Better chronic pain treatment needs a multifaceted approach, more preventive medicine, says doctor
'It’s a challenging area because we don't understand the mechanisms,' says Abdul-Ghaaliq Lalkhen
According to Dr. Abdul-Ghaaliq Lalkhen, medical science has let its patients down for centuries where pain management is concerned, and it's scarcely doing better today.
"What you really want is a reassuring doctor who can explain the problem and give you an understanding of what you're going through and what needs to happen," he told The Sunday Magazine's Piya Chattopadhyay.
Lalkhen has worked in anesthesiology and pain management for two decades and is a visiting professor at Manchester Metropolitan University in England. His latest book, An Anatomy of Pain: How the Body and the Mind Experience and Endure Physical Suffering.
"You can watch somebody grimace or groan. They may use a stick or they may limp, but nobody can feel the pain of another individual. It's quite an ephemeral experience to grasp."
A broken alarm system
Usually, most pain from a minor physical injury fades after time. Lalkhen likened it to an alarm switching off. Chronic pain, however, is different.
"Sometimes, despite all of those injuries healing, the pain persists," he said, as though it were a car alarm that continued to blare even if no one is trying to break into the vehicle.
Lalkhen explained that chronic pain can be challenging to communicate the feelings related to it, especially when the damage can't be seen.
"It can be very lonely and isolating because a lot of people don't believe individuals who express that they have pain when there is no damage to be demonstrated by our current technology," he said.
Any long-term condition — heart failure, diabetes or chronic obstructive airways — requires a holistic or biopsychosocial approach, Lalkhen said — and chronic pain is no different.
"It's a disease. It's now being classified in the ICD 11, which is the International Classification of Diseases, which is used by many hospitals as a coding system for conditions, as a separate disease rather than a symptom," he added. "Managing that disease requires a holistic approach to understand that you can modify the loudness of the alarm."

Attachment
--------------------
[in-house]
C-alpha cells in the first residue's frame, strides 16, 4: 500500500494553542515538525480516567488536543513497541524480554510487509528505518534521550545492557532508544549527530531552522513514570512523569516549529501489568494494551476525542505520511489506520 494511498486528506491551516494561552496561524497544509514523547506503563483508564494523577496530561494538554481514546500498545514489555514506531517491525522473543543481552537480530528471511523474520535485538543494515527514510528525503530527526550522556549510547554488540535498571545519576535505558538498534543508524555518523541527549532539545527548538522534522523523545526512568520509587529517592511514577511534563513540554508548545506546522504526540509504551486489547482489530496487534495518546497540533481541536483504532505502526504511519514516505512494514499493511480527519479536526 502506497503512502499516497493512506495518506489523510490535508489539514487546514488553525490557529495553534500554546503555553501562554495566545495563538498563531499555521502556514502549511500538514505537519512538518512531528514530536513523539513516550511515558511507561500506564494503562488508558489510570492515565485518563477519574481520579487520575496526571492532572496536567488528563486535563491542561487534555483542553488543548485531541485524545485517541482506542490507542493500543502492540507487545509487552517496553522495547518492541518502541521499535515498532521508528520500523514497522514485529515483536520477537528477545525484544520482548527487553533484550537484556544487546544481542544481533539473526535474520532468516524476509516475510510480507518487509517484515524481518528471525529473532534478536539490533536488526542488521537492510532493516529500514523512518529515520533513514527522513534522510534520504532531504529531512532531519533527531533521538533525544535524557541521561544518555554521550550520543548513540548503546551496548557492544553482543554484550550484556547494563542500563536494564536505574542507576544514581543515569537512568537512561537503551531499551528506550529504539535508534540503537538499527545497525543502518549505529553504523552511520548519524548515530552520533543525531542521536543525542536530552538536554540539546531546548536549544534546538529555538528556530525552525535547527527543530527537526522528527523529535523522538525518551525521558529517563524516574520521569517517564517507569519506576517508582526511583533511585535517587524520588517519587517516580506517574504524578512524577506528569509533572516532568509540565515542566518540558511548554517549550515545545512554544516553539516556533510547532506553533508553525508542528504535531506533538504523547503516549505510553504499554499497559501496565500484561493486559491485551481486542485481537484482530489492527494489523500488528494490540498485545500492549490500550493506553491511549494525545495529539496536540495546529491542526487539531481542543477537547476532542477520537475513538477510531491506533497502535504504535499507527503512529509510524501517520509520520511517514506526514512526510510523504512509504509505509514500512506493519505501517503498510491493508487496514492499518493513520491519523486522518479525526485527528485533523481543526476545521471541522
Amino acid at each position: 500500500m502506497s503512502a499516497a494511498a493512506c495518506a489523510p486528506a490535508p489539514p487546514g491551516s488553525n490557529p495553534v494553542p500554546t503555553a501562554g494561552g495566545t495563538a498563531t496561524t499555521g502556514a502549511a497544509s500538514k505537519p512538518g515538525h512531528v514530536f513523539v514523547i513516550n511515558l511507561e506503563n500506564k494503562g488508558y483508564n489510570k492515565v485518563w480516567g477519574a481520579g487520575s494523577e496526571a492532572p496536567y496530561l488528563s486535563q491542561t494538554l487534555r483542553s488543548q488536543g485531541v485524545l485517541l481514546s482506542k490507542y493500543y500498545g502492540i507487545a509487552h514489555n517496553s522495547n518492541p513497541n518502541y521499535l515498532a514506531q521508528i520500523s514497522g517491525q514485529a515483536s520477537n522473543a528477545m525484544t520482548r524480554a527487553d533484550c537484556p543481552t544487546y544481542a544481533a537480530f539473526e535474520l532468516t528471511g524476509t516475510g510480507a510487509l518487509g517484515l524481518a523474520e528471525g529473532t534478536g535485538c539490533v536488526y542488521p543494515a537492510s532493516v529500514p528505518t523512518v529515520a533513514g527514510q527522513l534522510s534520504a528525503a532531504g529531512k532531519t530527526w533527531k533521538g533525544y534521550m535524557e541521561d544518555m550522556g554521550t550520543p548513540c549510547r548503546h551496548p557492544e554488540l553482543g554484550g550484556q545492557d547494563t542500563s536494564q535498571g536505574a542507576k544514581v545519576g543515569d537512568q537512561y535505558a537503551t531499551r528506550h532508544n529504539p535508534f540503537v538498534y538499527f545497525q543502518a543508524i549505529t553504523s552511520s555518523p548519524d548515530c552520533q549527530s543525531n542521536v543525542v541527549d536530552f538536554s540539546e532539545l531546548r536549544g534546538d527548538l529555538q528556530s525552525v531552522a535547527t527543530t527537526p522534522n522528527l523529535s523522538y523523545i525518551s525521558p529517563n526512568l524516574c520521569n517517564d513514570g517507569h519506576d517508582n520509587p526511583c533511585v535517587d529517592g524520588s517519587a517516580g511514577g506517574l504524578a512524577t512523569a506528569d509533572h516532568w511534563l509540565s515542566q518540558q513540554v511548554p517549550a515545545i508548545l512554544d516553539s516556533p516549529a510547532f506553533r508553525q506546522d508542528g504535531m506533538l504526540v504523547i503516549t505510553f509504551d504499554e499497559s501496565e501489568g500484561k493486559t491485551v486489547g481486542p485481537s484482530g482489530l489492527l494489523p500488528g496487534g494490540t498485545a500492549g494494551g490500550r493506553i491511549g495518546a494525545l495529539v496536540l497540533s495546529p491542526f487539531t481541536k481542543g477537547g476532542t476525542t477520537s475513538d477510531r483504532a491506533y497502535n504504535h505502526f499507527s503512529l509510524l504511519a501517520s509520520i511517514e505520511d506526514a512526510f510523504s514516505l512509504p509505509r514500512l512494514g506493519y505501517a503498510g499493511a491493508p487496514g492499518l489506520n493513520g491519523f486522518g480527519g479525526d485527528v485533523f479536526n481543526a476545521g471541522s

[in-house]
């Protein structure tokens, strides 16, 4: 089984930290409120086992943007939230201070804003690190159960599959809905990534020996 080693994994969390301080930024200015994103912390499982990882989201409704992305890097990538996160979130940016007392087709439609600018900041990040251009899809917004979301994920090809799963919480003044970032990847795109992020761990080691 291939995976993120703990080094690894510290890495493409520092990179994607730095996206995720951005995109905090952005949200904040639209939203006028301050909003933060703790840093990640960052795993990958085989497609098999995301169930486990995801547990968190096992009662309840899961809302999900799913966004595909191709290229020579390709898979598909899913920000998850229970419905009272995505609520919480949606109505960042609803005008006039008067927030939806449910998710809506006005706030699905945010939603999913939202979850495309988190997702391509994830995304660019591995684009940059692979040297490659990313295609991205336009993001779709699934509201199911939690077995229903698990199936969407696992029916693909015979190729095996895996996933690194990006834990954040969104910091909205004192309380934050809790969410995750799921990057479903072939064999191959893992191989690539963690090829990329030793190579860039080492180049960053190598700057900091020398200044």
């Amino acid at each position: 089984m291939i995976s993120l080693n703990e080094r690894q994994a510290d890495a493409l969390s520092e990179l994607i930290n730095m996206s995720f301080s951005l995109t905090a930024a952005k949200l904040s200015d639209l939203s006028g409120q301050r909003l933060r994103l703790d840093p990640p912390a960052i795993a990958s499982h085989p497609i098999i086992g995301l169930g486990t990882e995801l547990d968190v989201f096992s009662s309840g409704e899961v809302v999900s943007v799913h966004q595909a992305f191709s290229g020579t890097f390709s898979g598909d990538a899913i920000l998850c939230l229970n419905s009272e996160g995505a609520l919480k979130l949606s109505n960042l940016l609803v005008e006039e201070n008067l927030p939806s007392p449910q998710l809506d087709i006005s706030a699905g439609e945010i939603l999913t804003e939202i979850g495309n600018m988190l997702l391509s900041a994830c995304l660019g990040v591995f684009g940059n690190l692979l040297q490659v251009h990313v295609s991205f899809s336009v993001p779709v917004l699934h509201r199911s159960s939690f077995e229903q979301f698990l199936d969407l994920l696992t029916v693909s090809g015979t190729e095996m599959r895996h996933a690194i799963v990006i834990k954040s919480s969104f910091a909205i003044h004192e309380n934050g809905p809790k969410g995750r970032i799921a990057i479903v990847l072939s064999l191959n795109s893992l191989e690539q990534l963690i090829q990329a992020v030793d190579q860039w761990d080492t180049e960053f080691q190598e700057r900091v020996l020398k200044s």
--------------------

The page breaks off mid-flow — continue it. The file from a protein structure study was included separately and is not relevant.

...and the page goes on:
It's a struggle because people see their bodies as machines and they see doctors as individuals who have the ability to fix those machines.- Abdul-Ghaaliq Lalkhen
The need for a holistic approach
According to Lalkhen, chronic pain can be treated with medication or interventional procedures (minimally invasive diagnostic, therapeutic or biopsy procedures). Different psychological and physical therapy techniques can also be used to help people adapt and live with chronic pain.
"The difficulty with our current therapies is that they can also damage other parts of the nervous system that we don't intend to modify," he explained.
"Opioids are a great example of a kind of a drug which we use to try and turn the loudness of the alarm down. But the reality is we dampen everything down and affect the body in ways that we hadn't intended."
He added that the problem often arises when there's a purely medical approach to managing chronic pain because that inevitably leads to a reliance on opioid therapy or interventions that turn the patient into a very passive recipient.